The Magic of Flight!

I am probably the biggest Harry Potter fan in the world, even bigger than that one Slytherin TikTok girl that is super popular and a Harry Potter nerd.

I out dueled this girl by proposing to my Gryffindor (which automatically makes her better, she’s in the good house in series) wife by using the first Harry Potter book instead of a ring box.

It hurt my heart to cut a book, but it was incredibly worth it because my wife is the best.

One of the coolest things in the entire Wizarding World is quidditch. It’s an insane wizard game that mixes soccer, cricket, hockey, and a scavenger hunt; all the while the participants are flying around on freaking brooms.

Seriously, when I saw that first movie and they were playing quidditch, my siblings and I started running around with brooms and sticks trying to play it in the backyard.

We couldn’t figure out how to actually fly, so I guess we were all the worst, but we had a lot of fun.

I blame my desire to fly on a broom as a reason why I love piloting airplanes so much. I couldn’t figure out how brooms fly (magic, if I was a betting man), but I do know how humans got airplanes to fly!

Basics of Flight

If anyone has access to magic, please let me know…seriously, email me, call me, DM me on social media. Just something, please.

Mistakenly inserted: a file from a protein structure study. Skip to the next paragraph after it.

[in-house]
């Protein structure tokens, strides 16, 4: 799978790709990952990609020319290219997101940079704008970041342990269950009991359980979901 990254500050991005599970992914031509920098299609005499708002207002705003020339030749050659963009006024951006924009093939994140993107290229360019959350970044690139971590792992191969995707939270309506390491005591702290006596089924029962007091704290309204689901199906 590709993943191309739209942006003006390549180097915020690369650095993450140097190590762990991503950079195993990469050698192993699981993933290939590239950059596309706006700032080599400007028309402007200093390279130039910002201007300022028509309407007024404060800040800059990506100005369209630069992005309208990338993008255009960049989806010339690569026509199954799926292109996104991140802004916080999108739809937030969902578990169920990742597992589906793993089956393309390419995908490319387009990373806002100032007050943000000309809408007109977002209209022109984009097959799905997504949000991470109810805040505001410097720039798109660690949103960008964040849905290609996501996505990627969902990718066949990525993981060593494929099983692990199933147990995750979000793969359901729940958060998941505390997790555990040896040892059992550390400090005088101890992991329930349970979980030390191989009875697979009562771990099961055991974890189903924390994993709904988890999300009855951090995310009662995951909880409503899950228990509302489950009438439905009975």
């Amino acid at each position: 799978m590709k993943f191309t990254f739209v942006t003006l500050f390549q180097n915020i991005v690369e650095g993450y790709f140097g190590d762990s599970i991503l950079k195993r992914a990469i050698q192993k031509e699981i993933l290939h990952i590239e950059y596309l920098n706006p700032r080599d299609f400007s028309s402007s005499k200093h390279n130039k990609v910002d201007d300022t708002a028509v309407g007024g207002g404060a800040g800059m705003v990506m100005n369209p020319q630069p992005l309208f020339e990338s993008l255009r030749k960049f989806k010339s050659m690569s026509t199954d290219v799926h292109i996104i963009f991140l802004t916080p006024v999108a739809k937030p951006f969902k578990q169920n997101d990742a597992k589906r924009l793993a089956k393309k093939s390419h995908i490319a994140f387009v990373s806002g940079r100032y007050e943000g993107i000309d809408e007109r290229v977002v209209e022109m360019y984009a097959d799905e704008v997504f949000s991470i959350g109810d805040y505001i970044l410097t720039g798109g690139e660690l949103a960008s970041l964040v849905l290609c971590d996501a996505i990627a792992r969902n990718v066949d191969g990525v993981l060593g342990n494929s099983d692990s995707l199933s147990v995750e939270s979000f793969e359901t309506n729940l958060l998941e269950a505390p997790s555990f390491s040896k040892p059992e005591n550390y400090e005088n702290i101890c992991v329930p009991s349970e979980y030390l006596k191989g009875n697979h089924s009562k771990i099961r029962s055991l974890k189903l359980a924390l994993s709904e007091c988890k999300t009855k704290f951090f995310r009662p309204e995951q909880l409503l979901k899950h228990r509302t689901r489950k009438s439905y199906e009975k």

Until you hit me up, I’m going to have to stick with my understanding of Muggle Magic, better known as science.

There are 2 Muggle Magicians, or scientists for those that don’t like my Harry Potter jokes, that really explained the mystical magic of flight for the rest of the world: Daniel Bernoulli and Sir Isaac Newton.

Newton’s 3 Laws

Motion Commotion - Lesson - TeachEngineering
[Image via TeachEngineering]

Sir Isaac Newton is one of the most important scientists of all time. I had a math teacher in high school that would constantly remind the class of this.

Newton has 3 very important laws of physics. That means, these laws, unlike laws of the government, cannot be broken no matter how hard you try. These laws also influence all of physics, which is the branch of muggle magic that gives us flight.

1st Law: An object persists in its state of rest or uniform motion in a straight line unless it is compelled to change by another force.

An easy way of looking at this is that an object in motion will stay in motion unless something makes it stop. On earth we have atmosphere, which consists of winds and all air, physical objects like the grass, ground, or water, and gravity that pretty much are always playing into objects movement.

2nd Law: A force is equal to the change in momentum per change in time. For a constant mass, force equals mass times acceleration.

Another wording that may be easier to understand is, an objects acceleration is directly dependent on the mass and force applied to the object. So, a big ball, like a bowling ball, takes more force to push than a small ball, like a golf ball.

3rd Law: For every action, there is an opposite and equal reaction.